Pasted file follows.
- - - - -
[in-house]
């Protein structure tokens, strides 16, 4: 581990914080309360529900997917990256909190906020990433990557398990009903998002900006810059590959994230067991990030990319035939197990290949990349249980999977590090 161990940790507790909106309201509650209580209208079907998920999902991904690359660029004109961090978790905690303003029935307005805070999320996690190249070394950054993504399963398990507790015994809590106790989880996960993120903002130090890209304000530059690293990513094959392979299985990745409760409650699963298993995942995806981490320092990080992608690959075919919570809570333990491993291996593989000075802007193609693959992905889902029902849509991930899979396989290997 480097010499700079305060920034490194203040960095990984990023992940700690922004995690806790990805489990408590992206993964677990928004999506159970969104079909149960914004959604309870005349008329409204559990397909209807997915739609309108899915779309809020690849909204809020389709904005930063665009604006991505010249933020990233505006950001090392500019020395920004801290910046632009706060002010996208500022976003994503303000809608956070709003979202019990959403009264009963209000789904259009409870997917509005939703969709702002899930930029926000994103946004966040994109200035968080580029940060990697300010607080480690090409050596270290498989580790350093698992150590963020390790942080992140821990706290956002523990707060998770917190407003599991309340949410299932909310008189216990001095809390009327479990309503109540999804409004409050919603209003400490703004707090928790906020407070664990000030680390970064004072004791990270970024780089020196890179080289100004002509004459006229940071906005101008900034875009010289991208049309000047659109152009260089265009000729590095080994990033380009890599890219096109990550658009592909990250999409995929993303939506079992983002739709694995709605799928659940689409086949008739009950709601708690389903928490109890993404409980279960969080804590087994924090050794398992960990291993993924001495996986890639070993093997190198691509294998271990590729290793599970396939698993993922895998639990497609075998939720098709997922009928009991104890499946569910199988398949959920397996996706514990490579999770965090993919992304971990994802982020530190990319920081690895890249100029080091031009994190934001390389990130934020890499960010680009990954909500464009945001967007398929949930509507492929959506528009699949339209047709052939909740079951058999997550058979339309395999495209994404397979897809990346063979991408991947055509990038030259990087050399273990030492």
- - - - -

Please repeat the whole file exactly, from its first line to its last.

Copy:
[in-house]
């Protein structure tokens, strides 16, 4: 581990914080309360529900997917990256909190906020990433990557398990009903998002900006810059590959994230067991990030990319035939197990290949990349249980999977590090 161990940790507790909106309201509650209580209208079907998920999902991904690359660029004109961090978790905690303003029935307005805070999320996690190249070394950054993504399963398990507790015994809590106790989880996960993120903002130090890209304000530059690293990513094959392979299985990745409760409650699963298993995942995806981490320092990080992608690959075919919570809570333990491993291996593989000075802007193609693959992905889902029902849509991930899979396989290997 480097010499700079305060920034490194203040960095990984990023992940700690922004995690806790990805489990408590992206993964677990928004999506159970969104079909149960914004959604309870005349008329409204559990397909209807997915739609309108899915779309809020690849909204809020389709904005930063665009604006991505010249933020990233505006950001090392500019020395920004801290910046632009706060002010996208500022976003994503303000809608956070709003979202019990959403009264009963209000789904259009409870997917509005939703969709702002899930930029926000994103946004966040994109200035968080580029940060990697300010607080480690090409050596270290498989580790350093698992150590963020390790942080992140821990706290956002523990707060998770917190407003599991309340949410299932909310008189216990001095809390009327479990309503109540999804409004409050919603209003400490703004707090928790906020407070664990000030680390970064004072004791990270970024780089020196890179080289100004002509004459006229940071906005101008900034875009010289991208049309000047659109152009260089265009000729590095080994990033380009890599890219096109990550658009592909990250999409995929993303939506079992983002739709694995709605799928659940689409086949008739009950709601708690389903928490109890993404409980279960969080804590087994924090050794398992960990291993993924001495996986890639070993093997190198691509294998271990590729290793599970396939698993993922895998639990497609075998939720098709997922009928009991104890499946569910199988398949959920397996996706514990490579999770965090993919992304971990994802982020530190990319920081690895890249100029080091031009994190934001390389990130934020890499960010680009990954909500464009945001967007398929949930509507492929959506528009699949339209047709052939909740079951058999997550058979339309395999495209994404397979897809990346063979991408991947055509990038030259990087050399273990030492």